Notre Dame de Namur
Educating the Whole Child
The Sisters of Notre Dame de Namur founded The Summit in 1890 and, although we became independent in 1984, we continue to have an affiliation agreement with the Sisters and carry on in their tradition. Their foundress, St. Julie Billiart, was concerned with educating the whole, individual person. She believed the best education is based on personal knowledge and understanding each child. She challenged her teachers to find the right psychological insight to help each child to blossom. She also believed every person should be taught whatever is necessary to prepare a person for a satisfying and productive life, so she encouraged the full range of formative work to develop the gifts which God gives to each child. Summit's mission to develop the academic, physical, religious, social, and artistic facets of each student is a direct result of St. Julie's convictions on the nature of education.
Expectation of Excellence
Beyond building the school at the highest point in this area, the Sisters named the school The Summit to remind us all of the heights of humanity to which we should aspire. The expectation of excellence was an important principal of the Sisters of Notre Dame de Namur, and it is for us as well. We try to help each student become a better thinker or writer or scientist or mathematician. Every teacher's job is to bring out the potential in each child. For many years, one of our mantras has been "Aim High," because we encourage students to become the best version of themselves they can be.
Kindness and Caring
The Sisters believed that kindness and caring were the best ways to help children develop. They emphasized respect for the dignity of each child. We believe that every child who comes to The Summit is a gift to the school. It's our privilege to have each one here.
Joy in Learning
Helping children appreciate the joy of living was an important principle of the Sisters. St. Julie who was constantly reminding her teachers that children are not miniature adults. They can't concentrate for long periods of time. They need variety, recreation and play in their lives. These aspects of development can be as important as their academic development. That's why our faculty and staff constantly look for ways to bring fun and joy into the classroom. We want our graduates to be lifelong learners. Ensuring that joy pervades the classrooms, halls, athletic fields and everywhere students spend their time during the day is critical to kindling each child's love of learning.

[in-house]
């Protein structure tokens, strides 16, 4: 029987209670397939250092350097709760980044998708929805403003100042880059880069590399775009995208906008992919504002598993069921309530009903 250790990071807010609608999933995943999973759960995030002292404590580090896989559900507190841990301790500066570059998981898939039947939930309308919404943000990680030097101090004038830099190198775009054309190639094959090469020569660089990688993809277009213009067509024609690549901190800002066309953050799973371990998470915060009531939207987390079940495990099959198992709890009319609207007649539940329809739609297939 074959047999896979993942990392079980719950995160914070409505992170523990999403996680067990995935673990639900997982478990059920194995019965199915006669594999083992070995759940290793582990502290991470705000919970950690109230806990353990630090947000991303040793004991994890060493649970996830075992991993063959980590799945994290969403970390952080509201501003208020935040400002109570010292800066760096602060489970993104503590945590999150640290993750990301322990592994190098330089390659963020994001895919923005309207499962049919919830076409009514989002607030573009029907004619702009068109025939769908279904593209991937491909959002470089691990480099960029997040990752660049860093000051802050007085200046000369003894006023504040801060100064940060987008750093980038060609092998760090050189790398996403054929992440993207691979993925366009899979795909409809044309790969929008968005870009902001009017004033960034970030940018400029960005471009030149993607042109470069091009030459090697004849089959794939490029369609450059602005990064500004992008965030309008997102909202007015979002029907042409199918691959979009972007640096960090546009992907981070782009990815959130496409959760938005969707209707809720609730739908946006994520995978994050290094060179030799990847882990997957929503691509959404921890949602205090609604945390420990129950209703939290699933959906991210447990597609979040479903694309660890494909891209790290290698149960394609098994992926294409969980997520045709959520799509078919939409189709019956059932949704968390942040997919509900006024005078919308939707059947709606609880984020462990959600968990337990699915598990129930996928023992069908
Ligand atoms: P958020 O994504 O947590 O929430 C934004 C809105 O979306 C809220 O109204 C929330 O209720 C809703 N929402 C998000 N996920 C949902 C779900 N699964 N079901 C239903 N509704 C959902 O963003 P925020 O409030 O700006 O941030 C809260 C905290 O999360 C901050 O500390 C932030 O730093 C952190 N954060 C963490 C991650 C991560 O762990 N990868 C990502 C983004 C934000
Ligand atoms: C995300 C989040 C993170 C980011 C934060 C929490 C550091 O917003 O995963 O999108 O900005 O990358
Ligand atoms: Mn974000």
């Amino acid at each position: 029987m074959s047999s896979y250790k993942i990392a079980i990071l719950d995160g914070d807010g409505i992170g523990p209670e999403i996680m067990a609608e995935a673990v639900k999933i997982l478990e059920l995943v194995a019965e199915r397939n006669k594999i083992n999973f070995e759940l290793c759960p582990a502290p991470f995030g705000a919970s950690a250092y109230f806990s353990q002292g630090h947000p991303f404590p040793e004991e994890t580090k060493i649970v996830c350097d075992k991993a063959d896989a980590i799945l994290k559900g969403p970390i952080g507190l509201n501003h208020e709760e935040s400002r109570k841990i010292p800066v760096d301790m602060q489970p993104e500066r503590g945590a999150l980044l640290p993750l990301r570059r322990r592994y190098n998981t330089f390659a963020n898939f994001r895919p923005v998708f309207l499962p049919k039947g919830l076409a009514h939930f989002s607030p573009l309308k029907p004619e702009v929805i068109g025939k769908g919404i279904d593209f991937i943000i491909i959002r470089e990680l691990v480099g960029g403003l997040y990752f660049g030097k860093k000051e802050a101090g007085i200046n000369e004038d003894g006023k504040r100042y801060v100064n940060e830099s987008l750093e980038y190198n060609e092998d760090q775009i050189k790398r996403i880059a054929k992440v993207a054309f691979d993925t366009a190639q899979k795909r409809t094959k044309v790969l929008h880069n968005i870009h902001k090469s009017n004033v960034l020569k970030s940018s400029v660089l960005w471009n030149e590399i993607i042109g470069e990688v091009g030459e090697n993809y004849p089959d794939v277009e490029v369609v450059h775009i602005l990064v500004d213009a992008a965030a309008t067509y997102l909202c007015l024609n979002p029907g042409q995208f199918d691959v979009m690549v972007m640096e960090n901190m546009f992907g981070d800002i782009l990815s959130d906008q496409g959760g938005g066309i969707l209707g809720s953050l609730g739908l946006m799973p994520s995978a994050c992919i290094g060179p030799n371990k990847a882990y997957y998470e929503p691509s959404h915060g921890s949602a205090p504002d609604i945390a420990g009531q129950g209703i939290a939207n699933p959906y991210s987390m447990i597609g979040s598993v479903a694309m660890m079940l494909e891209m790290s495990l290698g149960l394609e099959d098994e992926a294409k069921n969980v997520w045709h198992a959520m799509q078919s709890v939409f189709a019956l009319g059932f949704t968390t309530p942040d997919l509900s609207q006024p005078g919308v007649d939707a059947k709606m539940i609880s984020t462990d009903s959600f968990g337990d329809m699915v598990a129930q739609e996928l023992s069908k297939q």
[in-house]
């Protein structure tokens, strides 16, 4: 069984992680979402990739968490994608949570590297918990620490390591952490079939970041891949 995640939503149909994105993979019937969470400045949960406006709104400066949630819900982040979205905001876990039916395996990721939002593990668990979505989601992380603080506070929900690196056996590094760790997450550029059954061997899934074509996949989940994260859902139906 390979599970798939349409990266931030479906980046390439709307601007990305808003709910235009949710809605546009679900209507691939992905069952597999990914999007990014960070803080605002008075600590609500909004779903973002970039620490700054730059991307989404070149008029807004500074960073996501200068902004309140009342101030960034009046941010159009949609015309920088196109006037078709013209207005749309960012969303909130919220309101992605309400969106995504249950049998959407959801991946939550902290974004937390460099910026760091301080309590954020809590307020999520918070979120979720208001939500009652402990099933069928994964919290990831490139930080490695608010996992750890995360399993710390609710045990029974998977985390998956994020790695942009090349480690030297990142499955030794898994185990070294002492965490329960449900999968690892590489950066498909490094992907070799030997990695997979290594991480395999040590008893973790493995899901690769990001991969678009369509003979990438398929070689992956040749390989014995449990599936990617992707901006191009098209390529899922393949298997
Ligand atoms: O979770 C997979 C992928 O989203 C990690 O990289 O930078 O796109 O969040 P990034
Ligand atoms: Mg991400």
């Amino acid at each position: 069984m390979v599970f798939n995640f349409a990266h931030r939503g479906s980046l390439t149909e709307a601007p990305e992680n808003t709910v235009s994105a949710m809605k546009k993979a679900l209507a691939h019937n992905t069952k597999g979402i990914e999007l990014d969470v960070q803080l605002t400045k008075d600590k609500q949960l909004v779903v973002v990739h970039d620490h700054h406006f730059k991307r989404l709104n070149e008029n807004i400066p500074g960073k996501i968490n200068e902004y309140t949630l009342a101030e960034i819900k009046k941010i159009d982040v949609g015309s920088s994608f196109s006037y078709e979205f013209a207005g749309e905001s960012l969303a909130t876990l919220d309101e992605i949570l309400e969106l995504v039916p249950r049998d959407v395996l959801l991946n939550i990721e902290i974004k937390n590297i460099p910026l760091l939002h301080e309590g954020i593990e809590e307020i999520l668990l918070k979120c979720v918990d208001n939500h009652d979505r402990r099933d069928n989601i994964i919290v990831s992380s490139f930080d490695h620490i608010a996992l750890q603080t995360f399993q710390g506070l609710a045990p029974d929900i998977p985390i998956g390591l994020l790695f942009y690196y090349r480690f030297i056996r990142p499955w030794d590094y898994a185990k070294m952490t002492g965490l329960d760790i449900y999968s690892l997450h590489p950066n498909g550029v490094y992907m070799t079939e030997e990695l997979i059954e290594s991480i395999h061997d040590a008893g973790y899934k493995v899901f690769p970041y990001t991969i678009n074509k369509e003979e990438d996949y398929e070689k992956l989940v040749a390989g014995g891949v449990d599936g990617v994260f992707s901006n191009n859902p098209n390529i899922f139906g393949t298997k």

Caring for the Less Fortunate
St. Julie's special care for those who are most vulnerable and disadvantaged continues to inspire our own practices. St. Julie said: "Good will alone is not enough; it must also be put into practice." That's why outreach to those in need is practiced in all grade levels. We take these words of Jesus to heart: "To whom much is given, much is expected."
The Sisters founded this school with the knowledge that its students would be well positioned to make decisions for society. Through our unique blend of rigorous academics, character-based leadership and creative problem-solving, we are committed to educating our children to become the peacemakers and changemakers that Christ called them to be.
Notre Dame Hallmarks
Hallmarks are the essential characteristics, values and activities of a Notre Dame de Namur learning community. The hallmarks answer the question: “What makes a learning community a Notre Dame Learning Community?” The culmination of discussions between the sisters and their learning communities resulted in these seven Hallmarks that concisely and beautifully express the values of a Notre Dame Learning Community.
- We proclaim by our lives even more than by our words that God is good.
- We honor the dignity and sacredness of each person.
- We educate for and act on behalf of justice and peace in the world.
- We commit ourselves to community service.
- We embrace the gift of diversity.
- We create community among those with whom we work and with those we serve.
- We develop holistic learning communities which educate for life.
Faith Formation and Other Faith Traditions
About 40 percent of The Summit's student population is not Catholic.
So why do parents – Catholics and non-Catholics alike – send their children to The Summit? Read this story in The Summit magazine.